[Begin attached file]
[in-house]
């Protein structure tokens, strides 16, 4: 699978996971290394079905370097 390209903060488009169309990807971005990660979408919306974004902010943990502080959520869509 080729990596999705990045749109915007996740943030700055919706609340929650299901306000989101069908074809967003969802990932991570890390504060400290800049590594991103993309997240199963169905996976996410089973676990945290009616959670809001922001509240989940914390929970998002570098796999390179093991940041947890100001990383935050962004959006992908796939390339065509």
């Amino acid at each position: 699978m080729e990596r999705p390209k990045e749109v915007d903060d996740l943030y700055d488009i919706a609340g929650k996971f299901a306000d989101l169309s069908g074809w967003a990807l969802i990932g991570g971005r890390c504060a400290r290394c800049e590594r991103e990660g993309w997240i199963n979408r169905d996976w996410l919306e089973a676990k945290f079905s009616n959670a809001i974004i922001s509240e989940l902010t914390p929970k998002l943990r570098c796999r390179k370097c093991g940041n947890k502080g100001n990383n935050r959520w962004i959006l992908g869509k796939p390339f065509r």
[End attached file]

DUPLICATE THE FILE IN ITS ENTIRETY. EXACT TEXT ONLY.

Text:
[in-house]
């Protein structure tokens, strides 16, 4: 699978996971290394079905370097 390209903060488009169309990807971005990660979408919306974004902010943990502080959520869509 080729990596999705990045749109915007996740943030700055919706609340929650299901306000989101069908074809967003969802990932991570890390504060400290800049590594991103993309997240199963169905996976996410089973676990945290009616959670809001922001509240989940914390929970998002570098796999390179093991940041947890100001990383935050962004959006992908796939390339065509």
């Amino acid at each position: 699978m080729e990596r999705p390209k990045e749109v915007d903060d996740l943030y700055d488009i919706a609340g929650k996971f299901a306000d989101l169309s069908g074809w967003a990807l969802i990932g991570g971005r890390c504060a400290r290394c800049e590594r991103e990660g993309w997240i199963n979408r169905d996976w996410l919306e089973a676990k945290f079905s009616n959670a809001i974004i922001s509240e989940l902010t914390p929970k998002l943990r570098c796999r390179k370097c093991g940041n947890k502080g100001n990383n935050r959520w962004i959006l992908g869509k796939p390339f065509r």